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Live Sequences


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I'd love to hear from some folks that play to sequenced tracks and/or loops on the fly and how they get this stuff to happen in a live situation. I realize the monitor situation has to be pretty good. Are u guys using stand alone units- sequencers & samplers?, Mac powerbooks? , is there a master clock involved? I realize this is pretty vague.....



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here's our deal.


We run midi sequences on about 30% of the songs. Mostly piano, organ, horn hits, occasionally light percussion just for some added zip. Mostly filler. I write the sequences on Cakewalk and save them as a MIDI file. My keyboard (Korg N364) has a disk drive built in and can read and play the sequences.


The instruments in the sequence are panned to the left and go into the board via the Left output of the keyboard. The click from the sequence (just a rimshot on a drumkit) is panned to the right. it goes to our drummer via the right output of the keyboard.


He has an 8 channel mixer by him that gets a line-level monitor mix in one channel, the sequence click in a channel, and his own drums in another (electric drums). He then can control each level independantly as he monitors through headphones. He used to have a speaker for a monitor, but nobody like hearing the click out loud.


I have a footswitch to start the sequence. he gets 8 clicks (in 4/4 time). 4 for his reference, and 4 to count to the band.


It works great, and we very rarly screw it up. On the rare occasions when we do, i just kill the sequence with the footswitch and we play it out live for better or worse......


No computers allowed on stage........


This message has been edited by aframe9999 on 03-27-2001 at 11:00 AM

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  • 2 weeks later...



Why do you say no computers on stage?

I am trying to incorporate live sequence through the use of a Powerbook.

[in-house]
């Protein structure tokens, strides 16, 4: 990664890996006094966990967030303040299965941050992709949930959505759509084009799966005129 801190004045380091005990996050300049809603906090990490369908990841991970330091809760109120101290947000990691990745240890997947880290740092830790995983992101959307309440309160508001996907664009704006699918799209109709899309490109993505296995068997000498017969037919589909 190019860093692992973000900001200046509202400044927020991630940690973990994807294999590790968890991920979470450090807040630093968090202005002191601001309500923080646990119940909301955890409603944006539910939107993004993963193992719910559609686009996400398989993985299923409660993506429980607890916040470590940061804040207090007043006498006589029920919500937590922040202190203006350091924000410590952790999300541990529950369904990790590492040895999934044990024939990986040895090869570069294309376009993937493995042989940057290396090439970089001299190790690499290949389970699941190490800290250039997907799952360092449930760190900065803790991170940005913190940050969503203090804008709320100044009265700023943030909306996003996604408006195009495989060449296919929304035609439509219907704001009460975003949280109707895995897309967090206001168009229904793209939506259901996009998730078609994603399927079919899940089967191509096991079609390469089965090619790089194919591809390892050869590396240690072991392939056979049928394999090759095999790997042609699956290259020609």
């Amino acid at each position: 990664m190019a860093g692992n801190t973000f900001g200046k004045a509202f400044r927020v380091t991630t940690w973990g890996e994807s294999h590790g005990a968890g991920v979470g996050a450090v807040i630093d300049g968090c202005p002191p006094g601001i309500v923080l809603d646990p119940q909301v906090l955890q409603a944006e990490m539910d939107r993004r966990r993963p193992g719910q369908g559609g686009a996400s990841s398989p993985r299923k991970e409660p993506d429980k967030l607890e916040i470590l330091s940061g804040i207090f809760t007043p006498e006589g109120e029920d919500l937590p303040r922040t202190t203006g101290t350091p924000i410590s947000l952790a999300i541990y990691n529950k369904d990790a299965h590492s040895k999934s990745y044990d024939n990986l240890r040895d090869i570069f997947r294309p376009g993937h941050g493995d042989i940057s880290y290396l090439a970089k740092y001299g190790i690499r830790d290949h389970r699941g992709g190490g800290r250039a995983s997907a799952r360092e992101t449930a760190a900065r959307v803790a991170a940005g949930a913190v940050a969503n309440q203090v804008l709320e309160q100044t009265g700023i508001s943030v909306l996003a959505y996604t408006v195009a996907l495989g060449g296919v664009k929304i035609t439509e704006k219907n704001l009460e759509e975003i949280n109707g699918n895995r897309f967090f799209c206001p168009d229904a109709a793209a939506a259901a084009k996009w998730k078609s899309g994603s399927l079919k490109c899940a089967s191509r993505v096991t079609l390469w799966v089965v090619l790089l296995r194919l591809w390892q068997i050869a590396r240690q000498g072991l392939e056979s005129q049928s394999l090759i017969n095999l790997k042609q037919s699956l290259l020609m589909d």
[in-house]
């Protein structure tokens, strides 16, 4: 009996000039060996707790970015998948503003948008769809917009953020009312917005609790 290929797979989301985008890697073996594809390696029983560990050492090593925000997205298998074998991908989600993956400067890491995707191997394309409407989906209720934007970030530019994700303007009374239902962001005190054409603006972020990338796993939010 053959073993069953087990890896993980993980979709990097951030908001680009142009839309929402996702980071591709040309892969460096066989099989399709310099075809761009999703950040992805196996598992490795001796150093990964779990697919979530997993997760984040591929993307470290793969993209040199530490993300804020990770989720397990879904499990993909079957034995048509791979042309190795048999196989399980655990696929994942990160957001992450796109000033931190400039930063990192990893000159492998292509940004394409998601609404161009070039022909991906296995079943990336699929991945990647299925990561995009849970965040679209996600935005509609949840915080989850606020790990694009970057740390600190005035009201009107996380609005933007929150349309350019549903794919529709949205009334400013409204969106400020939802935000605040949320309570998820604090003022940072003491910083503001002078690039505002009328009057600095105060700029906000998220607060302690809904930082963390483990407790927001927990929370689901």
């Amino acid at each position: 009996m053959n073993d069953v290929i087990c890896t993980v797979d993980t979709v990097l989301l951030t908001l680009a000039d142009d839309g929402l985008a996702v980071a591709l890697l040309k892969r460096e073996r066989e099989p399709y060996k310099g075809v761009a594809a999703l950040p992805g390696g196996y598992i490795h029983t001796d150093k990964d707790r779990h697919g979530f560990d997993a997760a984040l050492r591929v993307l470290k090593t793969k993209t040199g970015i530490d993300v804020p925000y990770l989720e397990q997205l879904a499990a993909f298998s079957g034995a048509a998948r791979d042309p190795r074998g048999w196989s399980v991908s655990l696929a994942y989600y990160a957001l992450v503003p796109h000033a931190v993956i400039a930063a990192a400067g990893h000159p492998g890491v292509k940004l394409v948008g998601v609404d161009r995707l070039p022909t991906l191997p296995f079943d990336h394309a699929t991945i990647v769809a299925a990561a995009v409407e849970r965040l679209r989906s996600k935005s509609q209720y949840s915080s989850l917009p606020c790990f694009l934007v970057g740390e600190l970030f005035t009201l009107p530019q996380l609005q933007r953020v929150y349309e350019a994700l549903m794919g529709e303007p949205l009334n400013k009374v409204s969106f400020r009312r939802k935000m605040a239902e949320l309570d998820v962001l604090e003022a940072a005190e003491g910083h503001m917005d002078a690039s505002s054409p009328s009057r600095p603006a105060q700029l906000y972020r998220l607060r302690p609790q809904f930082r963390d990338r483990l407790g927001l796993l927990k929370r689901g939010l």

I am curious about your comment.


I would like to hear what C. Anderton has to say about this techno use!


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I believe that the more technology you use, the more likely something is going to screwy. I like the idea of simplicity. my keys read the midi info, plays it, and that's great. Have you ever had your computer lock up for no apparent reason? It just scares me. Nothing like a crash 4 songs into the set and a 5 minute re-boot. I suppose that my keyboard could die any minute too. But it seems much less likely to me.


Plus, I think there has to be some asthetic appeal as well. If you're not a techno act, then a computer would make it look as if you were 'cheating'??? just having a keyboard on stage that nobody is playing looks better than a computer. In the audiences perception, a keyboard, even if nobody is playing it, belongs in a band, on a stage with musicians. A computer, from the audiences perspective, looks out of place.


this is just my opinion, of course.

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>>I would like to hear what C. Anderton has to say about this techno use<<


Well I use the sequencer as the drum part, not something that a drummer could play along with (although I'd sure prefer that...). So I just play along with whatever is sequenced. This isn't really the kind of situation being referred to, so I don't know if any further comments would have any validity.

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  • 3 weeks later...

what has worked really well for us is using a groovebox as a sequencer,a rack of synth's,a peavey midi controller, and a small mackie...with a roland keyboard amp as a monitor.


this works well live for a few reasons.

1) it is compact

2) instead of having the whole song sequenced and playing along to it i program 4 bar patterns (not always though sometimes it might be a 5 bar pattern....depends on the song and the changes) for the verse, chorus, bridge, ect.

this gives me the freedom to extend/shorten the different parts to the vibe of the crowd.....like sometimes that intro just has to be 8 bars longer...or the last chorus needs that "one more time"


i don't use the internal sounds from the groovebox except for the click that gets sent to a headphone amp for the drummer and me.

i use it to trigger my better sounding synths and sampler...and the crash factor has been nonexistent =)


our drummer also uses trigger pads with the roland td-7 brain to trigger it's internal sequencer which is really great for live as you can setup different pads to trigger different sequences.....hit the pad once the sequence starts...hit it again it stops....it also has a step sequence function where each time you hit the pad it will play the next step of your sequence. he also does not use the internal sounds opting for his rack sampler instead with a couple of cv pedals hooked up for filter sweeps and pitch bending.


after many years of trying everything we could get our hands on this has worked out best.


my biggest suggestion is to look into all the "groove" products geared to the dj market becuz they are small, powerful, and really fun to play with.


hope it helps a little


good luck


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